Health Check: Smart glove helps patients living with Parkinson’s disease

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URI research is bringing together high tech and textiles to help folks living with Parkinson’s disease.

They’ve developed what they call a “smart glove.” And because it’s working so well. So far, they’ve been awarded a $249,977 federal grant.

“Basically, the idea here is that we want to try to help the neurologists understand how the patient’s doing when they’re not in the clinic,” said Nicholas Constant, who has worked on the smart glove project since its inception.

Constant is pursuing a doctorate in electrical engineering and is a research assistant.

Andrea Hopkins, 73, volunteers in the lab to help test the smart glove. She was diagnosed with Parkinson’s 15 years ago.

“There’s no cure for Parkinson’s disease,” said Hopkins. But she’d like a way for her doctor to keep track of her progress outside of an office setting.

The idea is for patients to perform exercises while wearing the smart glove in the comfort of their home.

Results would then be sent immediately to their doctor who could gauge how a patient is doing and whether or not medication should be tweaked.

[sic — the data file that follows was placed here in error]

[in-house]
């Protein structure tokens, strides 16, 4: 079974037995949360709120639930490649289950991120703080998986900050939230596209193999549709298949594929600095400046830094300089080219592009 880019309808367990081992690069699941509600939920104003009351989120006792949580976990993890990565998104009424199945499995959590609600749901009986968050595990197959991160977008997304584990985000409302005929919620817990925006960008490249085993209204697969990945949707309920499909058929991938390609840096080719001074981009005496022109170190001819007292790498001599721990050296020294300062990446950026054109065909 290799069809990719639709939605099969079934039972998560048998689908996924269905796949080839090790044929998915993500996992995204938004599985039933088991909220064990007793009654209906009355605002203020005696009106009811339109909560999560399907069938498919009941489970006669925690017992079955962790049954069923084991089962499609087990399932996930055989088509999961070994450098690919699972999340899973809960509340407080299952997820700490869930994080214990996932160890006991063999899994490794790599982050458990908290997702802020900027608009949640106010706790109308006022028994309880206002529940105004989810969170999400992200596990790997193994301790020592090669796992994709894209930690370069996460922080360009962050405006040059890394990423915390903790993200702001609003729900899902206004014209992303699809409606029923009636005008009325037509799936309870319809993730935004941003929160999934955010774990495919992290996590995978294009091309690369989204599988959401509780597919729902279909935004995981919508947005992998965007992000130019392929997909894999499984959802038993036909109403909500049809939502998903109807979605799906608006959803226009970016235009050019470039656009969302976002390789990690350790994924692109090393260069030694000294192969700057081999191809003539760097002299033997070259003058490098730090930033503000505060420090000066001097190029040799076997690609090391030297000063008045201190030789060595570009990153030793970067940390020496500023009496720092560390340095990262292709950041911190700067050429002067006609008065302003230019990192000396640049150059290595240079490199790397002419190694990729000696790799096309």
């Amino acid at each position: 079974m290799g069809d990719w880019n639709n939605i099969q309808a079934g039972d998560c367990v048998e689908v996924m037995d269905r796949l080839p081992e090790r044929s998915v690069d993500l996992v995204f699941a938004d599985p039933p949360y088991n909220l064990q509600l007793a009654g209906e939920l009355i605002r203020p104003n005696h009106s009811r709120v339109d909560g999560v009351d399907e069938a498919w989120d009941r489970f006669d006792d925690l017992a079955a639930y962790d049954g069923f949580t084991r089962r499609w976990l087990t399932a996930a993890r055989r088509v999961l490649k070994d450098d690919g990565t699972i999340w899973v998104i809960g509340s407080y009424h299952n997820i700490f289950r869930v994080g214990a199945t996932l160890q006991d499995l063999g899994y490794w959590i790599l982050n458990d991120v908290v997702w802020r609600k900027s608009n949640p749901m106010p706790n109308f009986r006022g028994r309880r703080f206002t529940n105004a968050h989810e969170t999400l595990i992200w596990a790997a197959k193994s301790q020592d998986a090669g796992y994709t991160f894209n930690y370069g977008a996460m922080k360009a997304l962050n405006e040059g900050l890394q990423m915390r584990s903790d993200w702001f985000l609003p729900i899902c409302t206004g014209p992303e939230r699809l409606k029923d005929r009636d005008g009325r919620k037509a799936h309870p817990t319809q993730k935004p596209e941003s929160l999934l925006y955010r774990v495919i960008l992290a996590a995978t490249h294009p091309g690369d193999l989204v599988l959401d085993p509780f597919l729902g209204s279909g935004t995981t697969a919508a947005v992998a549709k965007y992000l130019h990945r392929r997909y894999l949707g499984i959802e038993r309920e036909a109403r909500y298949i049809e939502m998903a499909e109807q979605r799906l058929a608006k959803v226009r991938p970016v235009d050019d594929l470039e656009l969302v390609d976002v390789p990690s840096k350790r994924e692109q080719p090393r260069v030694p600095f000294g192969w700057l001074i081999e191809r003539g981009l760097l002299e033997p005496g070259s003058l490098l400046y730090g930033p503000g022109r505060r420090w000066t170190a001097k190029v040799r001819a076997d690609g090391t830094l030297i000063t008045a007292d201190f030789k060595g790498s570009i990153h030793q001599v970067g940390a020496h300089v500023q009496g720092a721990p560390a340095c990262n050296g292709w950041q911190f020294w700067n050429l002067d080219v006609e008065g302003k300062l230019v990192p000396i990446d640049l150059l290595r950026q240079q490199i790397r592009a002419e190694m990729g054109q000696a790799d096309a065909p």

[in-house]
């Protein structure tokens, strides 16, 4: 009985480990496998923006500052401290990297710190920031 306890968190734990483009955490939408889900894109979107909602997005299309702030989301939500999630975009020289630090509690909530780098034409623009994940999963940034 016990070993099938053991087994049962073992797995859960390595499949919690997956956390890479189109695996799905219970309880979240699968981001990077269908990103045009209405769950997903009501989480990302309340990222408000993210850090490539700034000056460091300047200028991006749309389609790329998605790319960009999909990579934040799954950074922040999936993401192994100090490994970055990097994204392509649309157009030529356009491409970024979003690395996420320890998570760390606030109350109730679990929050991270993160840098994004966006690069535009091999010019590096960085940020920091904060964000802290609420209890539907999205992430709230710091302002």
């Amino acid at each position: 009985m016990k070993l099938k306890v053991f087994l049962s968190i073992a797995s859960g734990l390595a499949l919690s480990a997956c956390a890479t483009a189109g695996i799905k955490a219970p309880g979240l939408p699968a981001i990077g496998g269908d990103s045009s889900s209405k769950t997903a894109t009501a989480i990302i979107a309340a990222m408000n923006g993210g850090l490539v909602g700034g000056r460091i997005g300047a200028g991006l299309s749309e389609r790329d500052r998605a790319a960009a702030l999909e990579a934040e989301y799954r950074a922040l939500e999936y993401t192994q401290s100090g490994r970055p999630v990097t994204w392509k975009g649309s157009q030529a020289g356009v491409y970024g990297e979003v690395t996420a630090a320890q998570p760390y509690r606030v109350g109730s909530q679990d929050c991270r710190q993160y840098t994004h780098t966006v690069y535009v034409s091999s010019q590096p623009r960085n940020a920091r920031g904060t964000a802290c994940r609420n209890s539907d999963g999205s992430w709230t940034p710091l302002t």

This research requires teamwork — biomedical and electrical engineers working alongside textile designers.

“We are making this technology to work in the future. We are not just doing it for research sake and making publications,” said Kunal Mankodiya, director of URI’s Wearable Biosensing Lab and the person who came up with the smart glove concept four years ago.

It’s been improved over time but the question, he says, is this: “Will physicians depend on the data and that is a very difficult question to answer.”

So they’re in the midst of clinically validating this smart glove.

“We’ve been going to Rhode Island Hospital on Wednesdays and the doctor will bring in some patients that he sees. During the clinic we go through the exact same process you saw in front of us and the results have been good so far,” said Constant.

Andrea thinks so too and would like to see this smart glove go to market.

“I see my neurologist every six months. Things can happen in between those visits and if it happens gradually to me I may not notice that something’s going on. If I have something like the smart glove, my doctor can see me–the results of wearing it, he might notice something,” said Hopkins.

The two year grant was awarded by the National Science Foundation because of the smart glove’s commercial potential.